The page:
Professor Raluca Radulescu
The project was initiated by Prof. Raluca Radulescu, Director of the Centre for Arthurian Studies, and experienced researcher with a portfolio of public engagement activities and media work (links) and Gillian Brownson, an experienced Community Theatre practitioner and writer from Holyhead. Following the public interest generated by the ‘King Arthur Family Fun Day’ (Bangor University, June 2015), the ‘Medieval Fun Day’, run for over 500 primary school children and their teachers (Bangor University and CADW Caernarfon Castle, June 2016), the new Centre for Arthurian Studies launched in January 2017 to a local, national and international audience.
Raluca Radulescu is a Professor of Medieval Literature in the School of English literature and Director of the Centre for Arthurian Studies at Bangor University. She has published extensively on the Arthurian legends, and is currently President of the British Branch of the International Arthurian Society.
Gillian Brownson 1st CLASS BA (Hons) Performance (Leeds), MA Writing for TV, Theatre & Film (York)
Gillian is an experienced Community Theatre practitioner and writer from Holyhead, who has worked globally and locally performing stories and inviting others to tell/write stories with her, in the hope that participants will be enriched, engaged and inspired. Gillian’s objectives in her Community Arts work are always clear and measurable and have enabled her to work on many successful projects with partners such as the Victoria & Albert Museum, The National Museum of Science and Industry, Richmond Theatre, Creative Gwynedd Greadigol, Arts Council Wales and Isle of Anglesey County Council among many others. She will be responsible for the content development of the programme and will be lead practitioner – forging partnerships with the target school, and working as liaison between the schools and the university.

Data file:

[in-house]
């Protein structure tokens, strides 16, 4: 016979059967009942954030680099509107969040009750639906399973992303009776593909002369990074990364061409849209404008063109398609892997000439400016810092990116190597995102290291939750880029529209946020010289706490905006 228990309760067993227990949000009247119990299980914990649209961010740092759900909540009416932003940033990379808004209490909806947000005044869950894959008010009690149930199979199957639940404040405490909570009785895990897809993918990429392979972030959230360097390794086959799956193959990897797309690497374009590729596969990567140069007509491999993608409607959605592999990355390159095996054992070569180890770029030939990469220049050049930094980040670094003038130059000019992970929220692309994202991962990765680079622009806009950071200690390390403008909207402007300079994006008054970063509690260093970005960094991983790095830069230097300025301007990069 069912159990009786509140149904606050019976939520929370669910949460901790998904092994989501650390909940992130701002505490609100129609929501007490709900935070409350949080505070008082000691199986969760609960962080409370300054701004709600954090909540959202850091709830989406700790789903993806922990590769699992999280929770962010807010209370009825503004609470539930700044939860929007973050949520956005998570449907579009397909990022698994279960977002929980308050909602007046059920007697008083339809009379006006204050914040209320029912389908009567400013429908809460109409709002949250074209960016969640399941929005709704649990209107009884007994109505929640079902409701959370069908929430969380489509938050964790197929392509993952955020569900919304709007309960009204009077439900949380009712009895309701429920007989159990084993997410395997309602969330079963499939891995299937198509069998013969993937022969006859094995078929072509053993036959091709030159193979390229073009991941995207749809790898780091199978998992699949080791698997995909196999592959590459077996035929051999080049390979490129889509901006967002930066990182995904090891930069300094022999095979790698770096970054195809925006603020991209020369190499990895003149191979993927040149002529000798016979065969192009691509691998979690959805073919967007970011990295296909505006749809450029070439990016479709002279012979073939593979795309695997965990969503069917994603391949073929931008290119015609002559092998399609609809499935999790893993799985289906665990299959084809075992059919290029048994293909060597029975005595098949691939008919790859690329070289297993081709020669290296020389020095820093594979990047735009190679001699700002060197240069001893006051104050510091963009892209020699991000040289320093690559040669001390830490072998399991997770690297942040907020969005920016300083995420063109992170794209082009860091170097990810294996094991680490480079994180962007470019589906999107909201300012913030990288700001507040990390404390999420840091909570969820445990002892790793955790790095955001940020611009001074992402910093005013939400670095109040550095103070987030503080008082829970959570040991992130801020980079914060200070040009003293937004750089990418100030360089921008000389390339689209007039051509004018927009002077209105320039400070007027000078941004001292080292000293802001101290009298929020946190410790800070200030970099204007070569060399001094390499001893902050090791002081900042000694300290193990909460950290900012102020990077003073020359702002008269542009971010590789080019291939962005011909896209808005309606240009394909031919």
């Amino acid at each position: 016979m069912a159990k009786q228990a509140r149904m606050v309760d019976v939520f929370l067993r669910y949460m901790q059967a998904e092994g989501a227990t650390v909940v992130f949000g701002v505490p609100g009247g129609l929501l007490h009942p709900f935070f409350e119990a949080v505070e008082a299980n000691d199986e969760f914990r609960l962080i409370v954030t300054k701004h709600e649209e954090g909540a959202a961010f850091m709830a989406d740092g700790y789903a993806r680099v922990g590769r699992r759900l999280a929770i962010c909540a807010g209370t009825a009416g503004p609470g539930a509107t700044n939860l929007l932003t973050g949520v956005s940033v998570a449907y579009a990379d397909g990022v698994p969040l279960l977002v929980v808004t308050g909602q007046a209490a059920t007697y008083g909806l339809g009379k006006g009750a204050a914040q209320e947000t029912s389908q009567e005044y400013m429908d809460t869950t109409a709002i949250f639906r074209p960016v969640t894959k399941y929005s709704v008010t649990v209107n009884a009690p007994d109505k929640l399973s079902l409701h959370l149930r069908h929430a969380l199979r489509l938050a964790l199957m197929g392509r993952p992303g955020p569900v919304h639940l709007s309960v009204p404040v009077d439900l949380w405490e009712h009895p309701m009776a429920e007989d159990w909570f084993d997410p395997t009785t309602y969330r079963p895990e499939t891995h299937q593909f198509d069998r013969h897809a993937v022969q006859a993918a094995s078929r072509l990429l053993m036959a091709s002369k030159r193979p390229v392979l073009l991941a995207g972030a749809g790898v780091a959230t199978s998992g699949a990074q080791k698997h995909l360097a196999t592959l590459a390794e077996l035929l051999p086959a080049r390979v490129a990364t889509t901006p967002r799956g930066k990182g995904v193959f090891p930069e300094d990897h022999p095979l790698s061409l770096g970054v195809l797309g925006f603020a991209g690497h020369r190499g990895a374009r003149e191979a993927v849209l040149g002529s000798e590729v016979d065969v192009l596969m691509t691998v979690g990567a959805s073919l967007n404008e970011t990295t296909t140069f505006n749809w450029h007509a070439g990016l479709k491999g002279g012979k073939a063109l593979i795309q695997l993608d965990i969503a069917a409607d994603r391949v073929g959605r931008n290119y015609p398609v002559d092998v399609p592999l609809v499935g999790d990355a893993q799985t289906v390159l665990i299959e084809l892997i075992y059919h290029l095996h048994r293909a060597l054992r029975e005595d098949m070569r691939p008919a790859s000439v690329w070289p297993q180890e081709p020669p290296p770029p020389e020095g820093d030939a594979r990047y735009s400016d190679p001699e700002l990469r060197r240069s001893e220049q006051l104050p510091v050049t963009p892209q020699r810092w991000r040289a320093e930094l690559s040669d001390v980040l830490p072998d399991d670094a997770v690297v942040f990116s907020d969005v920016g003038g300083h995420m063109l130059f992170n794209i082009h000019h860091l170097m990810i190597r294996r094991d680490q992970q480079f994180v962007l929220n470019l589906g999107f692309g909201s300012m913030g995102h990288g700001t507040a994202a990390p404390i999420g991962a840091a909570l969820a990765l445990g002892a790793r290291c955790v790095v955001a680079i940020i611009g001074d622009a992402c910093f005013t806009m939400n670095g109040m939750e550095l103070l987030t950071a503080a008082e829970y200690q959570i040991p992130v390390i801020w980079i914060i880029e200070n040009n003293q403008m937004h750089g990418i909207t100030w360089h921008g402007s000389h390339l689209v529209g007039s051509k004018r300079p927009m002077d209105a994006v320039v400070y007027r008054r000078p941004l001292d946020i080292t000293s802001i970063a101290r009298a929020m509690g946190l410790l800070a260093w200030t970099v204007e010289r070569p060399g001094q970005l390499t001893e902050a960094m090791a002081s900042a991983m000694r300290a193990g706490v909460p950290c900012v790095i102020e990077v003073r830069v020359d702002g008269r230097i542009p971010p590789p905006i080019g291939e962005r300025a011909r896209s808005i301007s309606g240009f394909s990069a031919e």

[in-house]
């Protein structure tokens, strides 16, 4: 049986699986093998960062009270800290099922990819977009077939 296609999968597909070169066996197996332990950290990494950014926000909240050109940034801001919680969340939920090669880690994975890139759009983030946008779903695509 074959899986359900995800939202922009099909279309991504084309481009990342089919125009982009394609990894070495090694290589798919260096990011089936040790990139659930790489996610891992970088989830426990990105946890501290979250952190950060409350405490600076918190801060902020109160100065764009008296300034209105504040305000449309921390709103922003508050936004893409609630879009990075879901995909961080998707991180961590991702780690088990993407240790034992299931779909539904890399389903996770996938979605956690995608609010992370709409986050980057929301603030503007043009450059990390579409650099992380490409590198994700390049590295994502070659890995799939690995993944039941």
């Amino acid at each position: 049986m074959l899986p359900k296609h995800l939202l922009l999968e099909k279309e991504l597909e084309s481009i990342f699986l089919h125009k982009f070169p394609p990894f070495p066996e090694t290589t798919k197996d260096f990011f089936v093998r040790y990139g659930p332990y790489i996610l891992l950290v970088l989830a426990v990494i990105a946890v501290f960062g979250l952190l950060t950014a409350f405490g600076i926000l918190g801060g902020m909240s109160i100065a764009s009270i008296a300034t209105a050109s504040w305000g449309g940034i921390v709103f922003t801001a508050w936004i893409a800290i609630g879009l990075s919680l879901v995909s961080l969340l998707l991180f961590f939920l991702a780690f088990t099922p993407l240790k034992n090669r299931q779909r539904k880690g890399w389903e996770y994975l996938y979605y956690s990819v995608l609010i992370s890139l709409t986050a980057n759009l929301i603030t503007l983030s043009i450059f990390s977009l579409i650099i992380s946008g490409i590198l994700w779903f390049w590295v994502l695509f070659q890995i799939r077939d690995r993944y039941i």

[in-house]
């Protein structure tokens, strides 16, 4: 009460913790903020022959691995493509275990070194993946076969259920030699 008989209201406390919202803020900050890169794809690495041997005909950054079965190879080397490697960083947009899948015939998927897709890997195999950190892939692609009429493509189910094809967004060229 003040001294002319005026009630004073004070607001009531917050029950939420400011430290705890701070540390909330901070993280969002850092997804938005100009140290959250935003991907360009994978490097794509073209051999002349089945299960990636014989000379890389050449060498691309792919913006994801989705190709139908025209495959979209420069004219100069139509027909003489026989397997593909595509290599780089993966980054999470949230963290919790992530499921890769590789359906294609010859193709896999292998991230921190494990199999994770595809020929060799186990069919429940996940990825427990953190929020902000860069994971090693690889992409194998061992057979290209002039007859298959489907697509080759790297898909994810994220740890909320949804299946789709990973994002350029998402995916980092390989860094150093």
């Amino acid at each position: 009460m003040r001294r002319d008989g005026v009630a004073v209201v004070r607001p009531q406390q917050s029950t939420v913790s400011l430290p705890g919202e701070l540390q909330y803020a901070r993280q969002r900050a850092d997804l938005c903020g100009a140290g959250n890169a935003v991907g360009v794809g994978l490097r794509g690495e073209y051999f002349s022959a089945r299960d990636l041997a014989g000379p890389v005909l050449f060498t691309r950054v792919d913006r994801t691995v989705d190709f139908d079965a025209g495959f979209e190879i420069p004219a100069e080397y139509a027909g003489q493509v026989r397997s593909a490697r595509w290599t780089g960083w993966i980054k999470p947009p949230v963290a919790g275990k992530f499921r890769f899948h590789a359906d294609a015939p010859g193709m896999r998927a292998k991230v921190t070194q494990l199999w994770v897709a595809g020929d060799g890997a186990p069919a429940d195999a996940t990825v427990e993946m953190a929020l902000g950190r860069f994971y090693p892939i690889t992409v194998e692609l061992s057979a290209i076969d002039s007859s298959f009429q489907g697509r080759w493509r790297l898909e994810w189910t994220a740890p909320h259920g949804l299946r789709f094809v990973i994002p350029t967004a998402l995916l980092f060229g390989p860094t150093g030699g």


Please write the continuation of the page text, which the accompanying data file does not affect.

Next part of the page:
Kate Stuart is a postgraduate student at Bangor University, working towards an MRes in Professional Writing. Her research focuses on adaptation and experimental storytelling. https://twitter.com/KateStuart4
She says: Stories are constantly evolving. Myths, legends, and folktales from the past develop with each retelling, adapting to new audiences and new environments. The tale Cinderella, for example, is thought to have originated in China but the earliest written examples bear little resemblance to the classic Perrault story many of us are familiar with today. Though themes and certain details - such as the missing shoe in Cinderella - may stay the same as these stories are passed on, storytellers add in their own flavour to suit their audience, intentions, and method of transmission. Thus the tales evolve through each retelling.
It is this adaptability that interests me as a researcher, with a particular focus on how changing technologies influence the evolution of a tale. This project has explored the different ways a story can be told and has utilised some newer technologies to do so, thus shedding light on what elements of an Aurthurian legend are discarded or maintained in the translation onto a digital platform. In addition to this, watching the students - as digital natives - create stories for these digital platforms has provided great insight into how new methods are adopted into the evolution of storytelling as a whole.